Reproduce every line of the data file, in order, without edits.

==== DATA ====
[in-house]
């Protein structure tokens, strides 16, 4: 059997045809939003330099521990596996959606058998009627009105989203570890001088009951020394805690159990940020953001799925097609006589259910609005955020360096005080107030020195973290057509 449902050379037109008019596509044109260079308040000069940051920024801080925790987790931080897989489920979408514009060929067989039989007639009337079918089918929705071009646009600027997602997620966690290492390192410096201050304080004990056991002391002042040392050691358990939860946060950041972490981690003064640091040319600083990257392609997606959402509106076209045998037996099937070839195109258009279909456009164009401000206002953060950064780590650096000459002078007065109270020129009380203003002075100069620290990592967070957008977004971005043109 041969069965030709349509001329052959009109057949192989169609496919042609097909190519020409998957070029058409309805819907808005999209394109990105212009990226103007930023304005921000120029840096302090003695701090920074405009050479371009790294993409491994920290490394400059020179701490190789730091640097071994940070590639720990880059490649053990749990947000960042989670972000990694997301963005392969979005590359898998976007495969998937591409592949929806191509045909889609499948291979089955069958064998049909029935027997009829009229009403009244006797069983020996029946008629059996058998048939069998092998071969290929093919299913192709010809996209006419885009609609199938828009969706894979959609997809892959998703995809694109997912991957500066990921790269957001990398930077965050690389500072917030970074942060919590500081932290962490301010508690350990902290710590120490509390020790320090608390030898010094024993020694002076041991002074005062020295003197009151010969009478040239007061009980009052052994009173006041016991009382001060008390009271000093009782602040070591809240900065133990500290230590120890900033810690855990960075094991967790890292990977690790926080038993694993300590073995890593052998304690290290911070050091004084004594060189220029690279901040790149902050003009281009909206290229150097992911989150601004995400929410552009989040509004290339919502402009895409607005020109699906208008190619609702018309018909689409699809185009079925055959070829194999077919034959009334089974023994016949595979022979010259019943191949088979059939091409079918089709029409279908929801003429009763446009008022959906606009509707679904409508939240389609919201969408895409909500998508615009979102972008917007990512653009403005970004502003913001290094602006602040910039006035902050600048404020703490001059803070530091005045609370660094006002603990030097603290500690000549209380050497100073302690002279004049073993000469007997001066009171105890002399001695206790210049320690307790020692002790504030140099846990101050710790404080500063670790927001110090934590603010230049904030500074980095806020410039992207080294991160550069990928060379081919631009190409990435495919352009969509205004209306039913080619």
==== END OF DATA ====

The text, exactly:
[in-house]
């Protein structure tokens, strides 16, 4: 059997045809939003330099521990596996959606058998009627009105989203570890001088009951020394805690159990940020953001799925097609006589259910609005955020360096005080107030020195973290057509 449902050379037109008019596509044109260079308040000069940051920024801080925790987790931080897989489920979408514009060929067989039989007639009337079918089918929705071009646009600027997602997620966690290492390192410096201050304080004990056991002391002042040392050691358990939860946060950041972490981690003064640091040319600083990257392609997606959402509106076209045998037996099937070839195109258009279909456009164009401000206002953060950064780590650096000459002078007065109270020129009380203003002075100069620290990592967070957008977004971005043109 041969069965030709349509001329052959009109057949192989169609496919042609097909190519020409998957070029058409309805819907808005999209394109990105212009990226103007930023304005921000120029840096302090003695701090920074405009050479371009790294993409491994920290490394400059020179701490190789730091640097071994940070590639720990880059490649053990749990947000960042989670972000990694997301963005392969979005590359898998976007495969998937591409592949929806191509045909889609499948291979089955069958064998049909029935027997009829009229009403009244006797069983020996029946008629059996058998048939069998092998071969290929093919299913192709010809996209006419885009609609199938828009969706894979959609997809892959998703995809694109997912991957500066990921790269957001990398930077965050690389500072917030970074942060919590500081932290962490301010508690350990902290710590120490509390020790320090608390030898010094024993020694002076041991002074005062020295003197009151010969009478040239007061009980009052052994009173006041016991009382001060008390009271000093009782602040070591809240900065133990500290230590120890900033810690855990960075094991967790890292990977690790926080038993694993300590073995890593052998304690290290911070050091004084004594060189220029690279901040790149902050003009281009909206290229150097992911989150601004995400929410552009989040509004290339919502402009895409607005020109699906208008190619609702018309018909689409699809185009079925055959070829194999077919034959009334089974023994016949595979022979010259019943191949088979059939091409079918089709029409279908929801003429009763446009008022959906606009509707679904409508939240389609919201969408895409909500998508615009979102972008917007990512653009403005970004502003913001290094602006602040910039006035902050600048404020703490001059803070530091005045609370660094006002603990030097603290500690000549209380050497100073302690002279004049073993000469007997001066009171105890002399001695206790210049320690307790020692002790504030140099846990101050710790404080500063670790927001110090934590603010230049904030500074980095806020410039992207080294991160550069990928060379081919631009190409990435495919352009969509205004209306039913080619």